# elliptic curves over $latex \mathbb{Q}_p$ and modulo $latex p$

Suppose that $E:y^2=x^3+ax+b$ is an elliptic curve over $\mathbb{Q}_p$. Note, a change of variable $x=p^{2n}x',y=p^{3n}y'$ gives $E:y'^2=x'^3+ap^{-4n}+bp^{-6n}$. So, we can always assume that $a,b\in\mathbb{Z}_p$(sometimes we require also that the discriminant $\Delta=4a^3+27b^2$ has maximal absolute value $|\Delta|_p$, but here we don’t need it).

For each point $P\in E(\mathbb{Q}_p)$, we can choose a representative $P=[x:y:z]$ such that $a,y,z\in\mathbb{Z}_p$ yet not all of them lie in $p\mathbb{Z}_p$(just to make sure that after modulo $p$, this point lies in $\mathbb{P}^2_{\mathbb{F}_p}$). And, we associate $[x:y:z]$ to the point $[x':y':z']\in\mathbb{P}^2_{\mathbb{F}_p}$. We see easily that this $P'=[x':y':z']$ also satisfies the equation $y^2=x^3+a'x+b'$. Thus we have defined an application $f:E(\mathbb{Q}_p)\rightarrow E(\mathbb{F}_p)=E',P\mapsto P'$. We can verify that $f$ is a group homomorphism. Yet we are not sure that, $E'$ is still an elliptic curve because we do not know, a priori, whether $\Delta'=0$ or not in $latex\mathbb{F}_p$. In any case, we define

$E^0(\mathbb{Q}_p)=\{P\in E(\mathbb{Q}_p)|P'\text{ is not singular in }E'\}$.

We can verify that if $P,Q\in E^0(\mathbb{Q}_p)$, then $P+Q\in E^0(\mathbb{Q}_p)$. What is more, since $e_E=[0:1:0]$ is not singular in $E'$, which shows that $E^0(\mathbb{Q}_p)$ is a subgroup of $E(\mathbb{Q}_p)$.

Moreover, we consider the preimage of $[0:1:0]$ in $E(\mathbb{Q}_p)$. In other words, we set

$E^1(\mathbb{Q}_p)=f^{-1}([0:1:0])$.

This shows that $E^1(\mathbb{Q}_p)$ is a subgroup of $E^0(\mathbb{Q}_p)$. In a similar way, we can define,

$E^n(\mathbb{Q}_p)=\{P=[x:y:z]\in E^1(\mathbb{Q}_p)|x/y\in p^n\mathbb{Z}_p\}$.

So, we get a filtration:

$E(\mathbb{Q}_p)\supset E^0(\mathbb{Q}_p)\supset E^1(\mathbb{Q}_p)\supset...$

Then there is an important theorem:

(1)$E(\mathbb{Q}_p)/E^0(\mathbb{Q}_p)$ is a finite set;

(2)We have an isomorphism $E^0(\mathbb{Q}_p)/E^1(\mathbb{Q}_p)\rightarrow E'^{ns}(\mathbb{F}_p)$;

(3)For each $n>0$, $E^n(\mathbb{Q}_p)$ is a subgroup of $E(\mathbb{Q}_p)$, and the map $f_n:E^n(\mathbb{Q}_p)\rightarrow\mathbb{F}_p,P=[x:y:z]\mapsto p^{-n}x/y(mod p)$ is an isomorphism;

(4) $\bigcap_nE^n(\mathbb{Q}_p)=\{0\}$.

An important corollary is

If $gcd(m,p)=1$, then the multiplication map $E^1(\mathbb{Q}_p)\rightarrow E^1(\mathbb{Q}_p),P\mapsto mP$ is a bijection(hence an isomorphism).

The corollary is a direct consequence of the third proposition in the theorem above and the Hensel’s lemma. If $P\in E^n(\mathbb{Q}_p)-E^{n+1}(\mathbb{Q}_P)$, then the isomorphism between $E^n(\mathbb{Q}_p)/E^{n+1}(\mathbb{Q}_p)=\mathbb{F}_p$ induces a multiplication map $\mathbb{F}_p\rightarrow\mathbb{F}_p,x\mapsto mx$. So, the image of $P$ in $\mathbb{F}_p$ is not trivial, and $gcd(m,p)=1$, which shows that the image of $mP$ in $\mathbb{F}_p$ is not trivial, either, thus this multiplication map is injective. To show the surjectivity, suppose again that $Q\in E^n(\mathbb{Q}_p)-E^{n+1}(\mathbb{Q}_p)$, then there is an element $x\in\mathbb{F}_p$ such that $mx=f_n(Q)$. So, there is a $P_n\in E^n(\mathbb{Q}_p)$ such that $x=f_n(P_n)$, and thus $Q-mP_n\in E^{n+1}(\mathbb{Q}_p)$. We can continue this process, and find a series of $P_m\in E^{m}(\mathbb{Q}_p)$ such that $Q-m(P_n+P_{n+1}+...+P_k)\in E^{k+1}(\mathbb{Q}_p)$. Push this process to infinity, and using the fact that $\mathbb{Q}_p$ is a complet space, we find $Q=m\sum_nP_n$. so, we conclude the proof.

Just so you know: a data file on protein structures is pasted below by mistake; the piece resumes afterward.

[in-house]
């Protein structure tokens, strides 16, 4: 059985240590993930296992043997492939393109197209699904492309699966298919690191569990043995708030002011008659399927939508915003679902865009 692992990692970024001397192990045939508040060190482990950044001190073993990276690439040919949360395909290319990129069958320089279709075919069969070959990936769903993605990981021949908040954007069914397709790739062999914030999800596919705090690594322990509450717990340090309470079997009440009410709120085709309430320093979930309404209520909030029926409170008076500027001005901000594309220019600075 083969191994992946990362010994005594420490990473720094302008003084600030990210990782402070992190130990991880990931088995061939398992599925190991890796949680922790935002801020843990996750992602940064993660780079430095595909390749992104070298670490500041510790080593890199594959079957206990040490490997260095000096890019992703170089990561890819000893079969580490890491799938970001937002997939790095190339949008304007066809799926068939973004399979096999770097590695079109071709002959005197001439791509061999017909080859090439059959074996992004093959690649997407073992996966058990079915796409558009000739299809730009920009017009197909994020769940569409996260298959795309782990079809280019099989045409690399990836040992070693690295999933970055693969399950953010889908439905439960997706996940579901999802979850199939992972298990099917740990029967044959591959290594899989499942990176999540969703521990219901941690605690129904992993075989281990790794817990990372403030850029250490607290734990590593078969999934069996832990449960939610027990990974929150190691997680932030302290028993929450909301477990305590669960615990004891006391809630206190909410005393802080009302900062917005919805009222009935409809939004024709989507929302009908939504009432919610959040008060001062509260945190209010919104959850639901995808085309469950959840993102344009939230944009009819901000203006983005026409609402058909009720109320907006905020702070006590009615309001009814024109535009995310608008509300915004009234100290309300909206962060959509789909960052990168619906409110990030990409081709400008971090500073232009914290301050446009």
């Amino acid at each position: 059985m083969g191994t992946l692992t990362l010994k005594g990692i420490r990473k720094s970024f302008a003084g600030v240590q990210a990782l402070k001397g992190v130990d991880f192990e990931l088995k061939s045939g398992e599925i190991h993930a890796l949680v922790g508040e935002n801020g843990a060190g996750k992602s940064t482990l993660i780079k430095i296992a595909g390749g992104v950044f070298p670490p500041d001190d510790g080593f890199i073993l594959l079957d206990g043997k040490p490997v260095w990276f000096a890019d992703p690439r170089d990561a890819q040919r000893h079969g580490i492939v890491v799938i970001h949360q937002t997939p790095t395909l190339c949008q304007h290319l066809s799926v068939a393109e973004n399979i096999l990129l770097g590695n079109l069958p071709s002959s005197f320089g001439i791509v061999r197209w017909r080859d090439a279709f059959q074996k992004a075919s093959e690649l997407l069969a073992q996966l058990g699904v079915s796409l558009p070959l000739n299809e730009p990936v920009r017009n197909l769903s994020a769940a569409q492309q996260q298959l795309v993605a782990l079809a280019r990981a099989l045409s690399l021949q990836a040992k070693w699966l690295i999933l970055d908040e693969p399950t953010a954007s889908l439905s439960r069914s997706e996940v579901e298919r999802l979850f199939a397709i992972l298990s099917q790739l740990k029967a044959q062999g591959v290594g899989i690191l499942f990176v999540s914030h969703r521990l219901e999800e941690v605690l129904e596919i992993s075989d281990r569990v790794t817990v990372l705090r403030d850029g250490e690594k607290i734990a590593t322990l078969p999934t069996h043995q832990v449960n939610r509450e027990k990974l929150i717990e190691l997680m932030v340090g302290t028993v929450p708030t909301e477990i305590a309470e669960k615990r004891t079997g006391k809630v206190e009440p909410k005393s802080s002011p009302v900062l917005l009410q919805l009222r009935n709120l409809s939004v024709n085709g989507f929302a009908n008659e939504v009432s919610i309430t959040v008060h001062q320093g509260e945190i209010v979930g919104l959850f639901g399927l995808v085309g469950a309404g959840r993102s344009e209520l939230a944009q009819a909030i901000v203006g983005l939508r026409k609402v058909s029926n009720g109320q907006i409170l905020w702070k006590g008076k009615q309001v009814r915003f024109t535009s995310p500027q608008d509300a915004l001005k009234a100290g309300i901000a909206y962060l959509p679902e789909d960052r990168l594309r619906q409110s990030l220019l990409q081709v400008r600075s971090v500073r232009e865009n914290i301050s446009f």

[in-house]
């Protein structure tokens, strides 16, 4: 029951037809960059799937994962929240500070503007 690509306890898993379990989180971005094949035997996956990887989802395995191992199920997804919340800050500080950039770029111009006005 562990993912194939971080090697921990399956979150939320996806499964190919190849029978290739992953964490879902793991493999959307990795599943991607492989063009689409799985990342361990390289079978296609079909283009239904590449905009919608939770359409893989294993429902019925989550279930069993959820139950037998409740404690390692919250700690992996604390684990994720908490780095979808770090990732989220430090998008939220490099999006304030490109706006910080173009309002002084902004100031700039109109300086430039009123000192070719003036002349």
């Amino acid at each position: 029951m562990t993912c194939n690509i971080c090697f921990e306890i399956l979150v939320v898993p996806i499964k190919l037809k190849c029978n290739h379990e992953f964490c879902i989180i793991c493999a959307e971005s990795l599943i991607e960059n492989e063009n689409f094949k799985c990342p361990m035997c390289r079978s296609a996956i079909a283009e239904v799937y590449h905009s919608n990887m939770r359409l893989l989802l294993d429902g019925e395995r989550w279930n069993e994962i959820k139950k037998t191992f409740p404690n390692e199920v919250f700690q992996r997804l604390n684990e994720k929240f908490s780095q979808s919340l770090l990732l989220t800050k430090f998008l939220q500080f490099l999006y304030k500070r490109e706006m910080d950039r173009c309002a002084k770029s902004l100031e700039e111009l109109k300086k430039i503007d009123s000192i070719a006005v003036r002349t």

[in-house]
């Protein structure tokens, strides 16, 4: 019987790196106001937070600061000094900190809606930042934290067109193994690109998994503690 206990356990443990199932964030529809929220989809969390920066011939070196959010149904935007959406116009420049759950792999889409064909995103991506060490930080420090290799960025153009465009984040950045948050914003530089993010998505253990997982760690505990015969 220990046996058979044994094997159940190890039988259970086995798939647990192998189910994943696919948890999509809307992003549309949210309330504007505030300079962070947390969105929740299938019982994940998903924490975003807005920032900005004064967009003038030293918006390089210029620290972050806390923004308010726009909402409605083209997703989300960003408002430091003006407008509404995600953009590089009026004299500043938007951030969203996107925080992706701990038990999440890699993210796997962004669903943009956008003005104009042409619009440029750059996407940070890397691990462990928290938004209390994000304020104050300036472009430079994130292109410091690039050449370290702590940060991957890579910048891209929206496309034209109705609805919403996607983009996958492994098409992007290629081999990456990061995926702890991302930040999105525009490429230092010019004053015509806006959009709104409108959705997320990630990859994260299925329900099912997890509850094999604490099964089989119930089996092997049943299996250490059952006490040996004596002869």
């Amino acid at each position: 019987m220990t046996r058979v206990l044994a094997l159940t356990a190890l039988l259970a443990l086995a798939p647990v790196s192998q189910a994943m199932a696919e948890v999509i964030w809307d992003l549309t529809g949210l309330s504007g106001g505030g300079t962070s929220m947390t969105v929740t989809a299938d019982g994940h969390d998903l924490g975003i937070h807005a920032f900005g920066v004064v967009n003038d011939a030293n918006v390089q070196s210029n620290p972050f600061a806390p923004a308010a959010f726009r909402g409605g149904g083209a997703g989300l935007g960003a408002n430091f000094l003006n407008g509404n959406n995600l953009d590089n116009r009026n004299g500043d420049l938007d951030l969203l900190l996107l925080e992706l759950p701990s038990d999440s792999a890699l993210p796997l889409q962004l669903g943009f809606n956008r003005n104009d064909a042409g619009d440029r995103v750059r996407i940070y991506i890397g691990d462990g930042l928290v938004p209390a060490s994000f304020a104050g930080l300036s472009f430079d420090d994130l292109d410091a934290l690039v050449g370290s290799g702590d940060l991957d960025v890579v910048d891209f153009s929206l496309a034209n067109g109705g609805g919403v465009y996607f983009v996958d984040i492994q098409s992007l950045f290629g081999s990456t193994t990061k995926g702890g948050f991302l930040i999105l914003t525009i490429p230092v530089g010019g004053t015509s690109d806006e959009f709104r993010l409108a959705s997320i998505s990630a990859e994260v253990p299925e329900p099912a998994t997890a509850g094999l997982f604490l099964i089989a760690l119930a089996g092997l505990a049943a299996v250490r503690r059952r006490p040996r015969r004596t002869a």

So, we see that the isomorphisms $f_n:E^n(\mathbb{Q}_p)/E^{n+1}(\mathbb{Q}_p)\rightarrow\mathbb{F}_p$ are rather important maps. We first prove (3). Suppose that $E^n(\mathbb{Q}_p)$ is a subgroup of $E(\mathbb{Q}_p)$. Then for any $P=[x:y:z]\in E^n(\mathbb{Q}_p)$, we can write $x=p^Ax',y=p^By',z=p^Cz'$ with $x',y',z'$ units in $\mathbb{Z}_p$, yet since $y^2z=x^3+axz^2+bz^3$, we have that $p^{2B+C}y'^2z'=p^{3A}x'^3+ap^{A+2C}+bz'^3p^{3C}$. We know that $A-B\geq n$. It is easy to see that we must have $B\leq C$. If $C\leq A$, by taking $ord_p$ on both sides, we have that $2B+C=3C$, thus $B=C$. But  this contradicts the definition of $E^1(\mathbb{Q}_p)$(here we use the essential hypothesis that we are working in $E^1(\mathbb{Q}_p)$, not $E^0$,nor $E$, and that is why this proposition starts from $E^1$ instead of these latter two). So, we must $B\leq C\leq A$. Yet we also have $2B+C=A$, so we can set $A-B=r,C-A=2r$. So, if $P\in E^n(\mathbb{Q}_p)-E^{n+1}(\mathbb{Q}_p)$, we can assume that $P=[p^nx':y':p^{3n}z']$. Thus the equation becomes $p^{3n}y'^2z'=p^{3n}x'^3+ap^{7n}x'z'^2+bp^{9n}z'^3$. We can divide both sides by $p^{3n}$ and modulo $p$, thus we see that $P'=[x',y',z']$ satisfies the equation $Y^2Z=X^3$ in $\mathbb{P}^2_{\mathbb{F}_p}$.

A very important fact about this singular curve $Y^2Z=X^3$ is that, it has an affine group structure! We can assume $Y=1$ and the equation becomes $Z=X^3$. There is an important parametrization of this curve. That is $[x:1:x^3](x\in K)$. Using this parametrization, we can show that, the map $E(K)-\{[0:0:1]\}\rightarrow K,[x:1:x^3]\mapsto x$ is a group morphisme.

So, now we can conclude the proof for (2) by noting that the curve $Y^2Z=X^3$ over $\mathbb{F}_p$ is just isomorphic to $\mathbb{F}_p$.

The proof of the first point (1) is a bit tricky. Since $\mathbb{P}^2_{\mathbb{F}_p}$ is compact, so is $E(\mathbb{Q}_p)$. What is more, $E^0(\mathbb{Q}_p)$ is an open subgroup of $E(\mathbb{Q}_p)$, then $E(\mathbb{Q}_p)/E^0(\mathbb{Q}_p)$ is compact, discret, and thus finite.

The other two propositions (2) and (4) are not hard to prove.